In Sri Lanka the Tamil Tigers launched a suicide attack in the north of the country against an oil tanker, by directing five speed boats full of TNT against it.

The world wide cost of the insurance fees imposed to maritime businesses due to piracy is estimated to US$ 16 billion.

Moreover the amount would increase should all incidents were recorded. The loss of human lives, injuries and bureaucratic costs cannot be accounted for, but it is certain that piracy is an expensive burden for sea trade and world commerce in general.

In early 2005 the New York Times publicised the annual report by the International Maritime Bureau, where the statistics indicated a quality alteration of piracy incidents. Specifically even though attacks decreased from 445 (In 2003) to 325, 400 seamen died, injured or held hostage a 100 per cent increase in just one year.

The report outlined the increase in the militarisation outlook of modern day pirates, and their growing sophistication in armoury and organisation.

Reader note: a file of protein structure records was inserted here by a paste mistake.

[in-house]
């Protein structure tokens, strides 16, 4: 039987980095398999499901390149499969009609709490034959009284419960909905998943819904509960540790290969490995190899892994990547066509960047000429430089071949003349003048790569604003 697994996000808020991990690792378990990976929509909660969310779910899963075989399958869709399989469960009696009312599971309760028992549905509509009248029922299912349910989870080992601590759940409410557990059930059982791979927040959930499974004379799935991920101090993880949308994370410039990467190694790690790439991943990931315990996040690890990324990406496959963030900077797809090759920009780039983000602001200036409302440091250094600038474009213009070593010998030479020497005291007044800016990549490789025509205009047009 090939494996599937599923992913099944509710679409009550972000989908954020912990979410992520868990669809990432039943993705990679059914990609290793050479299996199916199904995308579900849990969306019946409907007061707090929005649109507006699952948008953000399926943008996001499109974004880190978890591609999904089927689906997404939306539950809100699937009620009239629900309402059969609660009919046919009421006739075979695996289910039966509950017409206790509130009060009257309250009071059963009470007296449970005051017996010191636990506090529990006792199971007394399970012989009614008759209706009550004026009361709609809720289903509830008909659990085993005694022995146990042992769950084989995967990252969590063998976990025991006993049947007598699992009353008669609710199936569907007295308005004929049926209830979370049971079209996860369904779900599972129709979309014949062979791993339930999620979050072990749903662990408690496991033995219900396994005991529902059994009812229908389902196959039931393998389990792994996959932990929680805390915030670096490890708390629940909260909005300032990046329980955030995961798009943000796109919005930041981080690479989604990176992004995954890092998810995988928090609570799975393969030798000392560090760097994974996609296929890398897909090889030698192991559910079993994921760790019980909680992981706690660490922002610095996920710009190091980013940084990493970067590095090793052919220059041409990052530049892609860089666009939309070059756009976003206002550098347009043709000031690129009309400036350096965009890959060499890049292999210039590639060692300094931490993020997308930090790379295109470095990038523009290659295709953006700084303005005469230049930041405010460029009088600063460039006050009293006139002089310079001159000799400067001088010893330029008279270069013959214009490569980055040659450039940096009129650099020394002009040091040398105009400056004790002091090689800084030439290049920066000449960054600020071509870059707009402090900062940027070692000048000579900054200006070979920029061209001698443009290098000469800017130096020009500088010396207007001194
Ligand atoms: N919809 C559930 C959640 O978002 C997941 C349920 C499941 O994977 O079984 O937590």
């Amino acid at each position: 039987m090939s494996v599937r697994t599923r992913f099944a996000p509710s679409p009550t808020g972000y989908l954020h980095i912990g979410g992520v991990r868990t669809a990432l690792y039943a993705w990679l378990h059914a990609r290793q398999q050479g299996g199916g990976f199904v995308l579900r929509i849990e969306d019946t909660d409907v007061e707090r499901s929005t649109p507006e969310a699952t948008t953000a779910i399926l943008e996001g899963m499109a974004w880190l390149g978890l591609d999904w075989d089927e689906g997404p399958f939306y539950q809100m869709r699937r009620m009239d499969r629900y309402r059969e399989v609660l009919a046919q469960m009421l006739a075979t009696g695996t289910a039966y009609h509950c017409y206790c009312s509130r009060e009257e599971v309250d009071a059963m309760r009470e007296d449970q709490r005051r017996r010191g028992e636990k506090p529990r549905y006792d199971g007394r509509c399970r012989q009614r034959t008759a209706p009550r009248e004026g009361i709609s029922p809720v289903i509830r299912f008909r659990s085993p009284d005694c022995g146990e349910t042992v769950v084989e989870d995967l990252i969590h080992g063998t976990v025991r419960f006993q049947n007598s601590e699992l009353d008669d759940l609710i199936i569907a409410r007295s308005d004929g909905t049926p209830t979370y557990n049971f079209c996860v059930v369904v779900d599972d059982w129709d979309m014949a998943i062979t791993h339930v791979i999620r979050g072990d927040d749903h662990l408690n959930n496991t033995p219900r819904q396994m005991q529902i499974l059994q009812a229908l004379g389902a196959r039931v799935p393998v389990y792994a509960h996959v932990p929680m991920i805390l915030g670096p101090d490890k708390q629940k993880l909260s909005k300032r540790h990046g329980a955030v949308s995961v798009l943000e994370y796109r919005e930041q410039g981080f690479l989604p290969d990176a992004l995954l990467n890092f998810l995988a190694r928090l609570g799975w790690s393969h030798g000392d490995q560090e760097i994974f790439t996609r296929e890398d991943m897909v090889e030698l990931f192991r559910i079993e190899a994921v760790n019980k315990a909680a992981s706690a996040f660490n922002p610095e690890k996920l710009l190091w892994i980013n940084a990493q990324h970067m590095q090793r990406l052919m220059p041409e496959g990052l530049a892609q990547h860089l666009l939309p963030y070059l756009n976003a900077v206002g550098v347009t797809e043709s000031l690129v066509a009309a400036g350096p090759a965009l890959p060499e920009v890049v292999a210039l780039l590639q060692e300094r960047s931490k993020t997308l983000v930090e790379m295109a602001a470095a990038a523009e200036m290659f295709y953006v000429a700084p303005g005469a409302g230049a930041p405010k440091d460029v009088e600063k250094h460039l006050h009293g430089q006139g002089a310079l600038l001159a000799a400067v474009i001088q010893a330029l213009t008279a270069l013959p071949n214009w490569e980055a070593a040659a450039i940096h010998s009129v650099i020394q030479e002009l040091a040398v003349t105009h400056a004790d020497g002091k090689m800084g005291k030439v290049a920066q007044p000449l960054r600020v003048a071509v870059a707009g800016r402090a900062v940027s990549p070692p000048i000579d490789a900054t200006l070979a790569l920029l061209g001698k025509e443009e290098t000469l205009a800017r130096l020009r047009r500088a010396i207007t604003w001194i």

Other costs associated with sea security, are the requirements imposed in 2004 by the International Maritime Organisation that dictates the installation of special equipment for vessels more than 500 tons.

That includes sensors that transmit silent codes of distress to nearby coast guards in case the boat is being attacked. The requirements were codified in the ISPS (International Code for the Security of Ships and Port Facilities) and to the amended SOLAS (Safety of Life at Sea) Convention.

The cost was calculated by OECD as of US$ 1.3 billion in 2005 and US$ 700 million thereafter that was financed by maritime corporations. Lastly the involvement of the Navies and Coast Guards of the countries facing piracy issues is another heavy financial strain.

In general piracy causes remarkable disturbances in the maritime business environment, not taking into account the possibility of a hit against a port, or a vessel carrying sensitive material, with Weapons of Mass Destruction.